by Kingston Reif [contact information]
The Triad Is Not The Trinity: A Response To Gen. Chambers
Published in AOL Defense on November 16, 2012.
Article summary below; read the full text online.
In a November 1 article for AOL Defense, the Air Force's General Chambers overstates the peace-promoting virtues of nuclear weapons. In addition, he exaggerates the benefits of the nuclear triad and downplays the significant financial resources that will be required to sustain it.
Gen. Chambers' praise of the stabilizing role of nuclear weapons during the Cold War, and in particular during the Cold War, is a bad misreading of history. It was in fact nuclear weapons that made the Cuban Missile Crisis so perilous.
In addition, he claims that the cost to maintain the triad indefinitely is manageable. But our budget pressures are real and likely to get worse, which is why high-level Pentagon officials without a bureaucratic interest in the survival of the triad have been raising questions about its affordability.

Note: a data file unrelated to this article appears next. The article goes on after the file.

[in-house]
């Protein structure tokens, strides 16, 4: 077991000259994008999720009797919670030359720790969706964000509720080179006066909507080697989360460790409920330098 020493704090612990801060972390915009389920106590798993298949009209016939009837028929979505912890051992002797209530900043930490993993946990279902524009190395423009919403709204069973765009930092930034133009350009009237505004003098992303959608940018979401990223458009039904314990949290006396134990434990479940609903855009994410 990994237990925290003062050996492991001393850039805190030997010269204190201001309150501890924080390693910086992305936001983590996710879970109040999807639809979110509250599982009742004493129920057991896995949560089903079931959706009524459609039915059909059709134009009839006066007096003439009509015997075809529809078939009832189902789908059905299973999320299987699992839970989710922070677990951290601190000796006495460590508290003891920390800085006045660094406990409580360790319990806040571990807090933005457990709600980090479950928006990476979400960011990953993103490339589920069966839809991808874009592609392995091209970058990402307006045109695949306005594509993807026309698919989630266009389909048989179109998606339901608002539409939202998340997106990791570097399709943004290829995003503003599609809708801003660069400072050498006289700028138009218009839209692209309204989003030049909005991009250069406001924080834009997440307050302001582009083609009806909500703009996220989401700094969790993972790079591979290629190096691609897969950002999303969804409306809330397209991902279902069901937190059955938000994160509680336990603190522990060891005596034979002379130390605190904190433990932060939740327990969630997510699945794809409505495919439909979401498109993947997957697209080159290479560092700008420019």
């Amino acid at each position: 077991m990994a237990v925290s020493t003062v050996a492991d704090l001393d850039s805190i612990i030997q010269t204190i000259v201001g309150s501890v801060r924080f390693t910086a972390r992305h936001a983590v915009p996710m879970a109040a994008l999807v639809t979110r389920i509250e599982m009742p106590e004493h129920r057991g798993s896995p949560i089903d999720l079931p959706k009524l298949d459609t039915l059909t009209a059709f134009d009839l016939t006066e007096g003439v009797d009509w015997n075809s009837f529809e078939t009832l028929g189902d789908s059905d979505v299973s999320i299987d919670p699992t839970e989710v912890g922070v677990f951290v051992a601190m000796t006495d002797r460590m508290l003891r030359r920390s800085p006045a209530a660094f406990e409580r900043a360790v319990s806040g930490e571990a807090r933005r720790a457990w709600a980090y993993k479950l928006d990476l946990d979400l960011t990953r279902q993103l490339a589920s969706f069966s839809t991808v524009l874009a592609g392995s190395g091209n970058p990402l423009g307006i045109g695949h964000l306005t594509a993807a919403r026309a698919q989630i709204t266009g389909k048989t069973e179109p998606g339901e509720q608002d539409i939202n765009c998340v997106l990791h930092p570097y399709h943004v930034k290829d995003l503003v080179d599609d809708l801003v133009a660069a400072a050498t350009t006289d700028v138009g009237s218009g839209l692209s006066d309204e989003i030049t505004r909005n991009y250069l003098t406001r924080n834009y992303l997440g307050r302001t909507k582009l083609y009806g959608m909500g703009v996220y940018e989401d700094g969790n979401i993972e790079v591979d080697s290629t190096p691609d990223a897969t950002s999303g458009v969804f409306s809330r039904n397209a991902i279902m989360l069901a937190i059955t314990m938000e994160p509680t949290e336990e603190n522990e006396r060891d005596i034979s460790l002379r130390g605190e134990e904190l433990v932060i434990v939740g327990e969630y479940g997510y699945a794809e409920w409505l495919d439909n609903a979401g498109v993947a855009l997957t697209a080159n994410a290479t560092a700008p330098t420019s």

The assumptions that undergird the current U.S. arsenal of approximately 5,000 nuclear warheads were devised for a confrontation with the Soviet Union that no longer exists. As the Obama administration contemplates its second term defense priorities in a time of budget austerity, it should not let outdated Cold War constructs such as the triad stand in the way of reshaping U.S. nuclear policy.
Kingston Reif is the Director of Nuclear Non-Proliferation at the Center for Arms Control and Non-Proliferation, where his work focuses on arms control, nuclear nonproliferation, nuclear weapons, and preventing nuclear terrorism. He has published letters and articles on nuclear weapons policy in such venues as the Washington Post, Washington Times, Wall Street Journal, Survival, Defense News, and Bulletin of the Atomic Scientists.